Macro Analysis /

Pakistan Economy: SBP cuts policy rate by 75bps – pragmatic yet prudent

  • The SBP cut policy rate by 75bps, though market was hoping for a more aggressive cut. A wise move in our view.

  • It reassured that it will ramp up monetary stimulus if economic impact of coronavirus outbreak worsens.

  • The SBP also announced to make the interest rate corridor symmetric, which will squeeze banks’ margins.

Raza Jafri
Raza Jafri

Executive Director, Research

Yusra Beg
Saad Ali
Intermarket Securities
18 March 2020

The State Bank of Pakistan (SBP) reduced the policy rate by 75bps from 13.25% to 12.50% in the March 2020 monetary policy. This is the first rate cut by the SBP since May 2016, and follows cumulative monetary tightening of 750bps since January 2018.

The key considerations behind the cut were: (i) a substantial improvement in inflation recently (softening food prices in particular) and expectations of greater disinflation ahead due to the downtrend in global commodity prices, (ii) a 72% yoy reduction in the current account deficit in 8MFY20 and adequate improvement in the fiscal deficit, and (iii) perhaps most importantly, the coronavirus pandemic, which threatens to reduce both domestic consumer demand and external demand for Pakistan’s exports. 

Even though the decrease was greater than the market consensus of 50bps, some market participants were expecting a more aggressive move by the central bank to address economic headwinds due to the coronavirus outbreak (in concert with some major central banks globally). By not doing so, we think the central bank has refrained from giving into market hysteria and has preserved its credibility.

Nonetheless, the SBP is cognizant that the situation is very fluid, and it may be required to do more in future to mitigate economic headwinds and stabilize market volatility. It reassured that it stands ready to ramp up monetary stimulus if needed. This may help assuage an anticipated initial disappointed reaction by the equity market. 

On the threat of foreign money outflow from government securities amidst the global risk-off sentiment, the SBP drew attention to effective foreign reserves buffer of over US$10bn which can withstand any outflow and contain exchange rate volatility. Importantly, the SBP also remarked that it estimates the positive effects of lower oil prices to outweigh trimmed exports and remittances, even in a bear case scenario of a prolonged coronavirus outbreak. 

The SBP complemented the rate cut with a (i) new temporary refinancing facility (TERF) – cumulative PKR100bn of loans at 7% fixed rate (10yr tenure) that commercial banks can lend to any industry setting up a new plant; and (ii) a facility to lend cheaply to hospitals that are ramping up capabilities for treatment of coronavirus affected patients.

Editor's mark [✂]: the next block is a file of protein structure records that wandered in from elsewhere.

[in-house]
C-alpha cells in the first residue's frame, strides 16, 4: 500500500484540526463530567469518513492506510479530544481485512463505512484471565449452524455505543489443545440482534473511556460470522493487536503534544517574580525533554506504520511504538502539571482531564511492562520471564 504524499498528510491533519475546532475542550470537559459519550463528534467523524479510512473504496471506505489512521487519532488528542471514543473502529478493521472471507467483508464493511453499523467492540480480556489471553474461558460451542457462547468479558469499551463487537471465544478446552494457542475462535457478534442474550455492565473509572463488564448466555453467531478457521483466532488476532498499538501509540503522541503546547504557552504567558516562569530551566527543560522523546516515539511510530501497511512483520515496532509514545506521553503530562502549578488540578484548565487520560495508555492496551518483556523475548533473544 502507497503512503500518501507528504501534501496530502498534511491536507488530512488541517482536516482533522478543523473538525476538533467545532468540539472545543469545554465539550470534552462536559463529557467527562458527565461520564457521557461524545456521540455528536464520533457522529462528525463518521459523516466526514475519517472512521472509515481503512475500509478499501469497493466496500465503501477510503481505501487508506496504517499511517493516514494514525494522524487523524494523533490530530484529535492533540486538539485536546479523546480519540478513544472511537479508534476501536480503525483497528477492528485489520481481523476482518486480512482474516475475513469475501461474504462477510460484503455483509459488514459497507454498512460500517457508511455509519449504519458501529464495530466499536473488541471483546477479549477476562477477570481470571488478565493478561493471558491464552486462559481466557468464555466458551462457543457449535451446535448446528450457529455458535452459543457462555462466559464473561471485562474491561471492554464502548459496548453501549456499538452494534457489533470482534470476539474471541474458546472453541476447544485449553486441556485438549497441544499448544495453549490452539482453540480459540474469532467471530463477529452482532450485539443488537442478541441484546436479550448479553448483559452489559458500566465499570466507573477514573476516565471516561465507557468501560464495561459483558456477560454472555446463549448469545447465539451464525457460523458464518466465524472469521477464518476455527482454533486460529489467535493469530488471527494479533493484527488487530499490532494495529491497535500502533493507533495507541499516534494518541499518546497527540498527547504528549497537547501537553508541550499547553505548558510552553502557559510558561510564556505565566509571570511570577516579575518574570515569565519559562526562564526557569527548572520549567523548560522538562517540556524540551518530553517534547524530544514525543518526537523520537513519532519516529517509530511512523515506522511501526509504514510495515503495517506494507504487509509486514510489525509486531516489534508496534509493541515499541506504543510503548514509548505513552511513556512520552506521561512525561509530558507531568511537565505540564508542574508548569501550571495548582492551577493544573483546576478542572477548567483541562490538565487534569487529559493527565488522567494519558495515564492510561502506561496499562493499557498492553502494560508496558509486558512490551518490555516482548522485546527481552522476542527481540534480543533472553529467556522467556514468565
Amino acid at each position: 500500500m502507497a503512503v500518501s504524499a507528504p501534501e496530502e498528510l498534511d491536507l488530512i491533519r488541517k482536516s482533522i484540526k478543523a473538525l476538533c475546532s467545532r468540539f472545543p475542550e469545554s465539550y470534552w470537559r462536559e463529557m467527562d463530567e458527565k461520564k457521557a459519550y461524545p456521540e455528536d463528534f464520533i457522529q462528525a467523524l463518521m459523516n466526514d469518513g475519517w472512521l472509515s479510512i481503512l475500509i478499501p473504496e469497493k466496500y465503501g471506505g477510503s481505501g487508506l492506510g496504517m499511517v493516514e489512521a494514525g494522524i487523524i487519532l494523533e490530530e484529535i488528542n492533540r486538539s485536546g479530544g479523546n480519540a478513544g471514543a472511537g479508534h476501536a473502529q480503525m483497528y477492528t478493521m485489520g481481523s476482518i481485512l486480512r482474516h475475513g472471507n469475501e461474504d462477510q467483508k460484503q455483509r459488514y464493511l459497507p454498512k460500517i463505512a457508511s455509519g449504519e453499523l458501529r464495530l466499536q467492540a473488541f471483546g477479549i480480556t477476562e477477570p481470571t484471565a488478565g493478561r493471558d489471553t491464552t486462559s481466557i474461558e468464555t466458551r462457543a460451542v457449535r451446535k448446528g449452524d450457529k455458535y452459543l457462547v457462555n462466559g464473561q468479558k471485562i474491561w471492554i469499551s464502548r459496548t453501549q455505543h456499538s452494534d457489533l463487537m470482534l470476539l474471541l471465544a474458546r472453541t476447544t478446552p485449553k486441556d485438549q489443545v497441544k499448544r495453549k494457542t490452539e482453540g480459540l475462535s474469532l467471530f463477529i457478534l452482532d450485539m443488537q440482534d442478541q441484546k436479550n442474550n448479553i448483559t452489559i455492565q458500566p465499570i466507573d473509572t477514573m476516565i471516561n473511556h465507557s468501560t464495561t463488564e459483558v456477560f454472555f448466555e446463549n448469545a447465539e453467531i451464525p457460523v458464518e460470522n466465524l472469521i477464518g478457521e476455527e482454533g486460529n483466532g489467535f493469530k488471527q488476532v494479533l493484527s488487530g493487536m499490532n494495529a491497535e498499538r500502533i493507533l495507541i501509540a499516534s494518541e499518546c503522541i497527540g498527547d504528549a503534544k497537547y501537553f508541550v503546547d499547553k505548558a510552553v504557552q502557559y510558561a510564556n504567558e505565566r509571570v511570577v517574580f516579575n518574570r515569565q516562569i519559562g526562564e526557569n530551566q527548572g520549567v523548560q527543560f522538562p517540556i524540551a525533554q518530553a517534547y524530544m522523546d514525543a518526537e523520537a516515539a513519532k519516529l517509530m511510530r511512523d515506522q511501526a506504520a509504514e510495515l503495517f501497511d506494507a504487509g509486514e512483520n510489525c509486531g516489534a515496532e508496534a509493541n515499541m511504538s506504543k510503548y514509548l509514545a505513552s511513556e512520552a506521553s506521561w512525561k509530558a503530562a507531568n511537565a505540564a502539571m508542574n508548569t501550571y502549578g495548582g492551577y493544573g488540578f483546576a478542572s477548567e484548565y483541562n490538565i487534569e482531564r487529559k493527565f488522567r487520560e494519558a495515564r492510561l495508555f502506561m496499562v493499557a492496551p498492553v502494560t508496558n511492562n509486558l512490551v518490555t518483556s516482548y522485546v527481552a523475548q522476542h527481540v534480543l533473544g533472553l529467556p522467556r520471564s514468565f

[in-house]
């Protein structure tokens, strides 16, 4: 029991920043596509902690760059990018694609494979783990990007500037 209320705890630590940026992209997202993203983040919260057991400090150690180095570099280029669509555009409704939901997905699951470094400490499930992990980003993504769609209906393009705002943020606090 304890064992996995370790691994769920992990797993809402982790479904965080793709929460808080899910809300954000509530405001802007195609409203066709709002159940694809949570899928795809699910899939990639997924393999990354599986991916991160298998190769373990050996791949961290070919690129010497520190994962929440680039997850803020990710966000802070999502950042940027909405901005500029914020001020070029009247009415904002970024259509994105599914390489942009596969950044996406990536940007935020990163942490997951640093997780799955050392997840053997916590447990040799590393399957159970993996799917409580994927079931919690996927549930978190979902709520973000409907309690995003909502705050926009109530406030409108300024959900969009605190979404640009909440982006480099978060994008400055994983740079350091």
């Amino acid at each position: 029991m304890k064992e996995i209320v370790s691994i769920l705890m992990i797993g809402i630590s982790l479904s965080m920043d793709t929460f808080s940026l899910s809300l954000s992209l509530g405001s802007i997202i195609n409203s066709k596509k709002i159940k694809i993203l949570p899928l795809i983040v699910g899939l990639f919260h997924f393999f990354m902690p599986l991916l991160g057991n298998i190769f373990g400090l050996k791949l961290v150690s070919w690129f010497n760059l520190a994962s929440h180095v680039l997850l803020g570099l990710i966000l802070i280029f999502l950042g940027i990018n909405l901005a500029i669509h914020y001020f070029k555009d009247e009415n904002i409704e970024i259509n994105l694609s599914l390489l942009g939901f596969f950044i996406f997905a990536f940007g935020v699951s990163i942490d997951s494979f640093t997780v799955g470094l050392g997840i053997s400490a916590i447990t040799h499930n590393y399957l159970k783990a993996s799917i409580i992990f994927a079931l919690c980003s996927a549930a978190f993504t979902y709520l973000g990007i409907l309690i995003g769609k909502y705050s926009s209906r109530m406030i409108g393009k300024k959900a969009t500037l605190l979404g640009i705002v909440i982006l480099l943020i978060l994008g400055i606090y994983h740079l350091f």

Banks to see a modest margin squeeze

Alongside the 75bps cut in the policy rate, the SBP has announced to make the interest rate corridor symmetric. This will serve to squeeze banks’ margins, where we estimate a recurring negative EPS impact of c 5% all else the same. According to the SBP, banks’ margins are already high enough to absorb modest compression.

Previously, the reverse repo (Discount Rate) was 50bps above the policy rate and the repo rate was 150bps below the policy rate. Now, both the repo and reverse repo rates will maintain a 100bps gap with the policy rate. This effectively serves to shift the interest rate corridor up by 50bps.

Given that the minimum rate floor on savings deposits (commercial banks only, not Islamic banks) is 50bps below the repo rate, margins will squeeze, all else the same. In the context of the just-announced monetary policy, while the policy rate (which determines lending yields) will reduce by 75bps, the rate floor on savings deposits will effectively reduce by 25bps only to 11.0%. Within our coverage, MCB has a relatively high proportion of savings deposits (more than 50%) while MEBL, being an Islamic bank, does not face any minimum deposit rate.

In addition, the SBP mentioned that it is keeping an eye on asset quality in the backdrop of the coronavirus-led impact on the economy. If there are signs of stress, the central bank has indicated it is ready to step in and take appropriate action. Although details were not shared, this could potentially encompass a temporary relaxation in NPL recognition criteria, in our view.

Banks have underperformed the KSE-100 Index this month. While we acknowledge the risks to revenues (margin squeeze, slower fee income) and asset quality, we believe valuations look attractive even in a stressed case scenario. MCB, UBL and ABL stand out with 10%+ dividend yields, backed by their strong capital buffers.